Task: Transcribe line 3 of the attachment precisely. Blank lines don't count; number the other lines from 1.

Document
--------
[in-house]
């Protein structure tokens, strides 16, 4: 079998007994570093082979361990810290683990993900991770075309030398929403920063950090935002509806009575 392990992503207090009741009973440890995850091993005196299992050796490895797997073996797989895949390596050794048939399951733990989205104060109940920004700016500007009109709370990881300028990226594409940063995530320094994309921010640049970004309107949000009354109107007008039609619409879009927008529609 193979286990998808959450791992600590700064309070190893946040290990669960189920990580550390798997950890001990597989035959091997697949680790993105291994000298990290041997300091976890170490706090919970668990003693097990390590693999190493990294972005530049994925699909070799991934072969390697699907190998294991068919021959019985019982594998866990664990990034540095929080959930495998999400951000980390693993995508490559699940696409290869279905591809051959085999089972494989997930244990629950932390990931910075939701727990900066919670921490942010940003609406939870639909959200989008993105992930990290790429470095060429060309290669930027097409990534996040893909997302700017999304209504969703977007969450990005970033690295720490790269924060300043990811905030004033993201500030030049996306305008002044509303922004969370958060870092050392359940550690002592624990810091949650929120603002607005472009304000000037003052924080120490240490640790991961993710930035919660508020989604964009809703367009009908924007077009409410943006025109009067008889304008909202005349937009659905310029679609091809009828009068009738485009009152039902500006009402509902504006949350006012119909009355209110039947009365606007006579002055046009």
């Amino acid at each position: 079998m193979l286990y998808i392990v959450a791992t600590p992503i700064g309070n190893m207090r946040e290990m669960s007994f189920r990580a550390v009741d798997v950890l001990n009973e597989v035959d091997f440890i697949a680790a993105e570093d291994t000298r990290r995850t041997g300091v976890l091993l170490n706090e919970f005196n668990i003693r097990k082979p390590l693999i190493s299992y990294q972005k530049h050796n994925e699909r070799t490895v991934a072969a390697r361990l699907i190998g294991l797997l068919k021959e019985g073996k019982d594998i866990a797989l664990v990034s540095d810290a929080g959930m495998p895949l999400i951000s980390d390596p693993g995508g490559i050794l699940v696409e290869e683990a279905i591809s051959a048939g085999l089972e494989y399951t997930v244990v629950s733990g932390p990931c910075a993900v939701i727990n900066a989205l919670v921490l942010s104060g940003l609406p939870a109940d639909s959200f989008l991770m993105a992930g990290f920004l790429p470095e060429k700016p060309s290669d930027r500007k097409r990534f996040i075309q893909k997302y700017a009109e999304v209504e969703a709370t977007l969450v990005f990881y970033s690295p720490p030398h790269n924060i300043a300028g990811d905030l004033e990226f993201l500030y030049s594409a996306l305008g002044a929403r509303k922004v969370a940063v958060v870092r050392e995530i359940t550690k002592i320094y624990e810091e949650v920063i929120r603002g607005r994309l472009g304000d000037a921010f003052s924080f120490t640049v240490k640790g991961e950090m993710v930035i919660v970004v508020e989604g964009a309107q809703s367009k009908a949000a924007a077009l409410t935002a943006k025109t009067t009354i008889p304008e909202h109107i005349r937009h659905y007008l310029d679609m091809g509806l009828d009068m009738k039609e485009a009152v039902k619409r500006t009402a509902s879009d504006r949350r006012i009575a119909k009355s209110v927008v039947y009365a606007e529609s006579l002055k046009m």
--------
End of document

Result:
């Amino acid at each position: 079998m193979l286990y998808i392990v959450a791992t600590p992503i700064g309070n190893m207090r946040e290990m669960s007994f189920r990580a550390v009741d798997v950890l001990n009973e597989v035959d091997f440890i697949a680790a993105e570093d291994t000298r990290r995850t041997g300091v976890l091993l170490n706090e919970f005196n668990i003693r097990k082979p390590l693999i190493s299992y990294q972005k530049h050796n994925e699909r070799t490895v991934a072969a390697r361990l699907i190998g294991l797997l068919k021959e019985g073996k019982d594998i866990a797989l664990v990034s540095d810290a929080g959930m495998p895949l999400i951000s980390d390596p693993g995508g490559i050794l699940v696409e290869e683990a279905i591809s051959a048939g085999l089972e494989y399951t997930v244990v629950s733990g932390p990931c910075a993900v939701i727990n900066a989205l919670v921490l942010s104060g940003l609406p939870a109940d639909s959200f989008l991770m993105a992930g990290f920004l790429p470095e060429k700016p060309s290669d930027r500007k097409r990534f996040i075309q893909k997302y700017a009109e999304v209504e969703a709370t977007l969450v990005f990881y970033s690295p720490p030398h790269n924060i300043a300028g990811d905030l004033e990226f993201l500030y030049s594409a996306l305008g002044a929403r509303k922004v969370a940063v958060v870092r050392e995530i359940t550690k002592i320094y624990e810091e949650v920063i929120r603002g607005r994309l472009g304000d000037a921010f003052s924080f120490t640049v240490k640790g991961e950090m993710v930035i919660v970004v508020e989604g964009a309107q809703s367009k009908a949000a924007a077009l409410t935002a943006k025109t009067t009354i008889p304008e909202h109107i005349r937009h659905y007008l310029d679609m091809g509806l009828d009068m009738k039609e485009a009152v039902k619409r500006t009402a509902s879009d504006r949350r006012i009575a119909k009355s209110v927008v039947y009365a606007e529609s006579l002055k046009m």